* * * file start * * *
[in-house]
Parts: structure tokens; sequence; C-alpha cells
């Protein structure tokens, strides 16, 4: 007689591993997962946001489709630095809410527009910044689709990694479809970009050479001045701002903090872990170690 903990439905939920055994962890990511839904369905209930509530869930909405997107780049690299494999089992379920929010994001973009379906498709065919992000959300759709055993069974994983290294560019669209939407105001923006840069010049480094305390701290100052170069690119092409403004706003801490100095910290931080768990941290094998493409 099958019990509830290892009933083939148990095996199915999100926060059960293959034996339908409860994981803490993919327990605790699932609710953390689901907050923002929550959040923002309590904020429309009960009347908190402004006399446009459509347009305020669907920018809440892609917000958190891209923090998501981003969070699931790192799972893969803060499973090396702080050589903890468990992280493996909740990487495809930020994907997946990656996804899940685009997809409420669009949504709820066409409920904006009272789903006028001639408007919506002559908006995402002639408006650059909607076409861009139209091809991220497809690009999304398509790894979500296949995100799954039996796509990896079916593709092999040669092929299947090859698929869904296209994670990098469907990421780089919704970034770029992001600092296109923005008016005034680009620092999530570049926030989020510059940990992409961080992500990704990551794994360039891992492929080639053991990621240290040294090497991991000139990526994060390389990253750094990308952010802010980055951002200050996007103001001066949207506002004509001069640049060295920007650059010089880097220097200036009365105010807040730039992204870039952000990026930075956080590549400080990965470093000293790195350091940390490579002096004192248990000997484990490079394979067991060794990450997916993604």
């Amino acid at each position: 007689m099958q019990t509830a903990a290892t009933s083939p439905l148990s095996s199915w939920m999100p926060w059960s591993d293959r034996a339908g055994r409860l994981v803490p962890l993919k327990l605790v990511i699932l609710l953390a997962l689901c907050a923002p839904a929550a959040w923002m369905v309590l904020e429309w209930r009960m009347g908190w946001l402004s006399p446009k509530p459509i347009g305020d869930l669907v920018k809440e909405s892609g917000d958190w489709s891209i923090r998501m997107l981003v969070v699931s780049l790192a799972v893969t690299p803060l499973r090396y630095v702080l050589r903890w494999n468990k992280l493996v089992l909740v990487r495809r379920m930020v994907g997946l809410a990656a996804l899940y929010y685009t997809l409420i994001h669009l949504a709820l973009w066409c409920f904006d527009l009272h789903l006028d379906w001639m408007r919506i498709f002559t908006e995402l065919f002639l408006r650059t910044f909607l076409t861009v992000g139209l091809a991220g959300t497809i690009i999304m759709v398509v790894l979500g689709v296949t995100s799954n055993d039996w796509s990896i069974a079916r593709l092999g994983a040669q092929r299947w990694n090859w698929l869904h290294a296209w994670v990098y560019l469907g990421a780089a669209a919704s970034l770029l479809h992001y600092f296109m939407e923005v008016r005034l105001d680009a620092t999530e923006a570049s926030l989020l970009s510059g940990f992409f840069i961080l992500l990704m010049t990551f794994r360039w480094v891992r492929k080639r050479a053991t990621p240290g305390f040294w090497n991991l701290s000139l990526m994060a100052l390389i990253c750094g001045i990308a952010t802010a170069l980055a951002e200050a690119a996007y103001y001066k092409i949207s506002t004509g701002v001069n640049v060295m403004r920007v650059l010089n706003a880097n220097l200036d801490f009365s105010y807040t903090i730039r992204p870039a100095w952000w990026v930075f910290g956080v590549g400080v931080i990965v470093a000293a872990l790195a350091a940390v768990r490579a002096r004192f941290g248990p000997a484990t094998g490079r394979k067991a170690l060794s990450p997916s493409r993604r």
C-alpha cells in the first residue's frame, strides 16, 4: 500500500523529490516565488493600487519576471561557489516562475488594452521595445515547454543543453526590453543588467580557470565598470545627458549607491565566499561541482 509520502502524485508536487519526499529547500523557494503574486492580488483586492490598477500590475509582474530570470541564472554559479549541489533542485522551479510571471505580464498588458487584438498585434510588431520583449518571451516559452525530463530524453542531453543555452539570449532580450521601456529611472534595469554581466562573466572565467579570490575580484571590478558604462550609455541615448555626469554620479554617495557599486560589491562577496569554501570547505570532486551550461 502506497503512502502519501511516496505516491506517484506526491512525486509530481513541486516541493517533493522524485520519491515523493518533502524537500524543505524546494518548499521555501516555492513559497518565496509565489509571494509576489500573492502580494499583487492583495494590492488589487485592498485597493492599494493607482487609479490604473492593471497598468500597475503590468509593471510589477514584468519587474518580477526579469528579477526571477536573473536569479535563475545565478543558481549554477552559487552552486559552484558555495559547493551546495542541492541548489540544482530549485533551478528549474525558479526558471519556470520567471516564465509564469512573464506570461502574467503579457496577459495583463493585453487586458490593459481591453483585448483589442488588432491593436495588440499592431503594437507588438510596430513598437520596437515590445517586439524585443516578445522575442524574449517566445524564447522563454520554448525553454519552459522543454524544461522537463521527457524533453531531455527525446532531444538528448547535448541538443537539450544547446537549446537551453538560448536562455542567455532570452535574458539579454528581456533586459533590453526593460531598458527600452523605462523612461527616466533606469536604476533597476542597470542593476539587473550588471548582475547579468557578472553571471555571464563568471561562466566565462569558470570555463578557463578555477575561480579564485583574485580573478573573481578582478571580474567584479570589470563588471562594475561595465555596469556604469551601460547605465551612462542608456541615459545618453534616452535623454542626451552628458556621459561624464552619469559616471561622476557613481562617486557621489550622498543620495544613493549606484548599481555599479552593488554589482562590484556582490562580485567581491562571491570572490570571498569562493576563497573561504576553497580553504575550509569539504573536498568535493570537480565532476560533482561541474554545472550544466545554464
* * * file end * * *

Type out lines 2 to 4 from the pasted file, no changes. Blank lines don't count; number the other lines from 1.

Parts: structure tokens; sequence; C-alpha cells
């Protein structure tokens, strides 16, 4: 007689591993997962946001489709630095809410527009910044689709990694479809970009050479001045701002903090872990170690 903990439905939920055994962890990511839904369905209930509530869930909405997107780049690299494999089992379920929010994001973009379906498709065919992000959300759709055993069974994983290294560019669209939407105001923006840069010049480094305390701290100052170069690119092409403004706003801490100095910290931080768990941290094998493409 099958019990509830290892009933083939148990095996199915999100926060059960293959034996339908409860994981803490993919327990605790699932609710953390689901907050923002929550959040923002309590904020429309009960009347908190402004006399446009459509347009305020669907920018809440892609917000958190891209923090998501981003969070699931790192799972893969803060499973090396702080050589903890468990992280493996909740990487495809930020994907997946990656996804899940685009997809409420669009949504709820066409409920904006009272789903006028001639408007919506002559908006995402002639408006650059909607076409861009139209091809991220497809690009999304398509790894979500296949995100799954039996796509990896079916593709092999040669092929299947090859698929869904296209994670990098469907990421780089919704970034770029992001600092296109923005008016005034680009620092999530570049926030989020510059940990992409961080992500990704990551794994360039891992492929080639053991990621240290040294090497991991000139990526994060390389990253750094990308952010802010980055951002200050996007103001001066949207506002004509001069640049060295920007650059010089880097220097200036009365105010807040730039992204870039952000990026930075956080590549400080990965470093000293790195350091940390490579002096004192248990000997484990490079394979067991060794990450997916993604």
């Amino acid at each position: 007689m099958q019990t509830a903990a290892t009933s083939p439905l148990s095996s199915w939920m999100p926060w059960s591993d293959r034996a339908g055994r409860l994981v803490p962890l993919k327990l605790v990511i699932l609710l953390a997962l689901c907050a923002p839904a929550a959040w923002m369905v309590l904020e429309w209930r009960m009347g908190w946001l402004s006399p446009k509530p459509i347009g305020d869930l669907v920018k809440e909405s892609g917000d958190w489709s891209i923090r998501m997107l981003v969070v699931s780049l790192a799972v893969t690299p803060l499973r090396y630095v702080l050589r903890w494999n468990k992280l493996v089992l909740v990487r495809r379920m930020v994907g997946l809410a990656a996804l899940y929010y685009t997809l409420i994001h669009l949504a709820l973009w066409c409920f904006d527009l009272h789903l006028d379906w001639m408007r919506i498709f002559t908006e995402l065919f002639l408006r650059t910044f909607l076409t861009v992000g139209l091809a991220g959300t497809i690009i999304m759709v398509v790894l979500g689709v296949t995100s799954n055993d039996w796509s990896i069974a079916r593709l092999g994983a040669q092929r299947w990694n090859w698929l869904h290294a296209w994670v990098y560019l469907g990421a780089a669209a919704s970034l770029l479809h992001y600092f296109m939407e923005v008016r005034l105001d680009a620092t999530e923006a570049s926030l989020l970009s510059g940990f992409f840069i961080l992500l990704m010049t990551f794994r360039w480094v891992r492929k080639r050479a053991t990621p240290g305390f040294w090497n991991l701290s000139l990526m994060a100052l390389i990253c750094g001045i990308a952010t802010a170069l980055a951002e200050a690119a996007y103001y001066k092409i949207s506002t004509g701002v001069n640049v060295m403004r920007v650059l010089n706003a880097n220097l200036d801490f009365s105010y807040t903090i730039r992204p870039a100095w952000w990026v930075f910290g956080v590549g400080v931080i990965v470093a000293a872990l790195a350091a940390v768990r490579a002096r004192f941290g248990p000997a484990t094998g490079r394979k067991a170690l060794s990450p997916s493409r993604r």